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Dutch politicians avoid immigration issue

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Dutch politicians avoid immigration issue


Immigration – a hot topic in Dutch politics, but strangely absent from the campaign leading up to the general election. In previous years the issue dominated the political debate, particularly following the killing of film-maker Theo Van Gogh by an Islamist extremist two years ago.

But analysts agree that with parties from all sides backing a tough stance on immigration and voters growing tired of the debate, questions on health, pensions, taxes and housing have taken over. But for Geert Wilders of the far-right Party for Freedom, immigration is the main topic:

“I fear the tsunami of islamisation coming to Europe and the Netherlands and Islam is a violent religion and the Koran is a violent book, so we should stop inviting more Islam to the Netherlands. I believe and I make a distinction between the religion and the people, I don’t believe in a European, I don’t believe in a moderate Islam – Islam is a wrong religion – but I do believe in people, so I think that we should now try to invest in all the moderate Muslims that fortunately are in a majority already in the Netherlands.”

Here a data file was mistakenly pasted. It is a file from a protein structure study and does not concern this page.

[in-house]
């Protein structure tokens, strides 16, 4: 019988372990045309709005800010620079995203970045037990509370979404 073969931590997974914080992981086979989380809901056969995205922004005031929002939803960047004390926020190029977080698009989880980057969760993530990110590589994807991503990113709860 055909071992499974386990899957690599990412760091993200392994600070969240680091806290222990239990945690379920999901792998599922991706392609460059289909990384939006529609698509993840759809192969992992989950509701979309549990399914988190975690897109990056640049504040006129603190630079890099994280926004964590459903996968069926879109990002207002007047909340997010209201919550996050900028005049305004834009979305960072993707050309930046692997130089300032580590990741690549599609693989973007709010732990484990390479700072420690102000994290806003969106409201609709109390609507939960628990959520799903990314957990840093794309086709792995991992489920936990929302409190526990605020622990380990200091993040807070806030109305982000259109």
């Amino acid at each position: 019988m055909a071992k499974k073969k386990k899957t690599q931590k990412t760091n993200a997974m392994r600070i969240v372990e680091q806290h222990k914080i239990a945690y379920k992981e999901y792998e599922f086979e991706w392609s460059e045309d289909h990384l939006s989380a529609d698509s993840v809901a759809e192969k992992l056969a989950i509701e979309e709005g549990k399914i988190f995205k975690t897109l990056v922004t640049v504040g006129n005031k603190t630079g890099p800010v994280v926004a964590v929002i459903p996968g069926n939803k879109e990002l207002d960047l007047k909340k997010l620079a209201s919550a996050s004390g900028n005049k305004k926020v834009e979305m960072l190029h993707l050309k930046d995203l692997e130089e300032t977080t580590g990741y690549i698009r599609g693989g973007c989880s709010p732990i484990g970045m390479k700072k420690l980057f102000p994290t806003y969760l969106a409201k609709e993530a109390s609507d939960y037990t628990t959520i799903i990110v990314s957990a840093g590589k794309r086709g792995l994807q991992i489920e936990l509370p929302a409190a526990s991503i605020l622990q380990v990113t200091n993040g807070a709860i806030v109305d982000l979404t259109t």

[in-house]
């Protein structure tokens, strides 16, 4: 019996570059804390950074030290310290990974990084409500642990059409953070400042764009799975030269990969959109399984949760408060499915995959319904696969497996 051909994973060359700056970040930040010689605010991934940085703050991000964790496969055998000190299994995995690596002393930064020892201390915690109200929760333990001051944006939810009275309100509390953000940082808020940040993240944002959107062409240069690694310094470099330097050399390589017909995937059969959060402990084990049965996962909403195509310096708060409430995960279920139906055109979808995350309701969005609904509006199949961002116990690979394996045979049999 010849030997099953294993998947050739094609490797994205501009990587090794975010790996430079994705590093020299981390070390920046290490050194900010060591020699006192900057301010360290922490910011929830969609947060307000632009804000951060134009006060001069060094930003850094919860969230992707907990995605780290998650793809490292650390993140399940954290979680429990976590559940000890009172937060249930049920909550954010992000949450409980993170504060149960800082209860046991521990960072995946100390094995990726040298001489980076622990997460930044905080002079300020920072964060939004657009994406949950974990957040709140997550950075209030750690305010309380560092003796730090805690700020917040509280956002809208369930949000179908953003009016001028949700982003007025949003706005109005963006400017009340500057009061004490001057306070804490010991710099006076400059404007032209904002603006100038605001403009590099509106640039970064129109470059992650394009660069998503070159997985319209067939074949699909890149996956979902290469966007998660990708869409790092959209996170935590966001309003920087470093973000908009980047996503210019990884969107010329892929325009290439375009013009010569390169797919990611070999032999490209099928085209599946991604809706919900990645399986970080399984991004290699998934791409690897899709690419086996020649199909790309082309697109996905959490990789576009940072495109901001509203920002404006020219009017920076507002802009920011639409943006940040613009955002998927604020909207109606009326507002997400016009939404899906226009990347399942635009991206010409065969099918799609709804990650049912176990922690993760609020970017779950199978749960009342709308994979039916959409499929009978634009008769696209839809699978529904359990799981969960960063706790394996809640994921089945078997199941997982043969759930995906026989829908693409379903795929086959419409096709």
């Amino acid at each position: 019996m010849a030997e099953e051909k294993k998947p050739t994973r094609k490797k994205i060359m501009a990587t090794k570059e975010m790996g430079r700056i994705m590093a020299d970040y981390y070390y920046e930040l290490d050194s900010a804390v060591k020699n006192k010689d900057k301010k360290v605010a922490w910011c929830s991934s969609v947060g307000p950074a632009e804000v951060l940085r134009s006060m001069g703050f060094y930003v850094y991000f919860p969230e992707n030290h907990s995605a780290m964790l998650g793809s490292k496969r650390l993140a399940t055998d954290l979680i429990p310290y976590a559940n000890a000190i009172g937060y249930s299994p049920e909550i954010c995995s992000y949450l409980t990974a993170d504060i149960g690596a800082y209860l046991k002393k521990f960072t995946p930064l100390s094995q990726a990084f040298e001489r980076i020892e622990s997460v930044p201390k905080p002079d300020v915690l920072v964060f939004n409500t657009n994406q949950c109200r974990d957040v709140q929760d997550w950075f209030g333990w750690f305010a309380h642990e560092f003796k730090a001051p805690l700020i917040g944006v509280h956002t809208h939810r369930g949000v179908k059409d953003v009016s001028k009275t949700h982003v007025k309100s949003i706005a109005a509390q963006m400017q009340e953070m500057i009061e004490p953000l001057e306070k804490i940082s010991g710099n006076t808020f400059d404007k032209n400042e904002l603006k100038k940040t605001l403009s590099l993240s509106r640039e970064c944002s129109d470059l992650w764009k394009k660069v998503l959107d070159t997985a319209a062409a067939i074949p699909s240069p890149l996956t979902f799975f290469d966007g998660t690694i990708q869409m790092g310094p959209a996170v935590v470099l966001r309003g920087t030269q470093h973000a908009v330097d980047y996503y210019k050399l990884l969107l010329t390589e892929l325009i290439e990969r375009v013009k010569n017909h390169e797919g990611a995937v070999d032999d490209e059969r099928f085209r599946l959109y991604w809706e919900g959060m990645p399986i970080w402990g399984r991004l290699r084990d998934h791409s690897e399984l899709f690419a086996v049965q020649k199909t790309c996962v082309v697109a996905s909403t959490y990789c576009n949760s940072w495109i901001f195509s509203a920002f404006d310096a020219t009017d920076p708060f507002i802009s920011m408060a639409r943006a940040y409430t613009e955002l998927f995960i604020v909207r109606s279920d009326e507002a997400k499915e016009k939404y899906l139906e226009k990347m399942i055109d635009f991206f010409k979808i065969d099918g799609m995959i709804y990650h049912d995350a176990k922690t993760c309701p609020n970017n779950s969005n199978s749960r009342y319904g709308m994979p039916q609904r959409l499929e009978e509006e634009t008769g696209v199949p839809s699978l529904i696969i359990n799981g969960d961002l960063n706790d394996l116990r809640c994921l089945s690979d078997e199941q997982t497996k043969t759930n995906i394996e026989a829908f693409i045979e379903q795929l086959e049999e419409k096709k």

Immigrants’ rights groups are expressing concern that this stance is now part of mainstream political thought in the Netherlands today. The incumbent government has hardened its line on immigration in recent years. Many Muslims, who make up more than five percent of the population, say they feel isolated and neglected by the government.

Abdou Menhebi, director of a centre for studies on immigration, says politicians have gone along with discriminating legislation against immigrants because they were afraid of losing votes: “That’s why we’re disappointed,” he said, “because the stance isn’t clear on questions of extradition or security.”

Boasting a strong economic record and healthy employment figures, Prime Minister Jan Peter Balkenende’s right-wing coalition appears to be on the road to recovery after recent political setbacks. The question of his controversial alliance with the far-right will once again be put under the spotlight on Wednesday.

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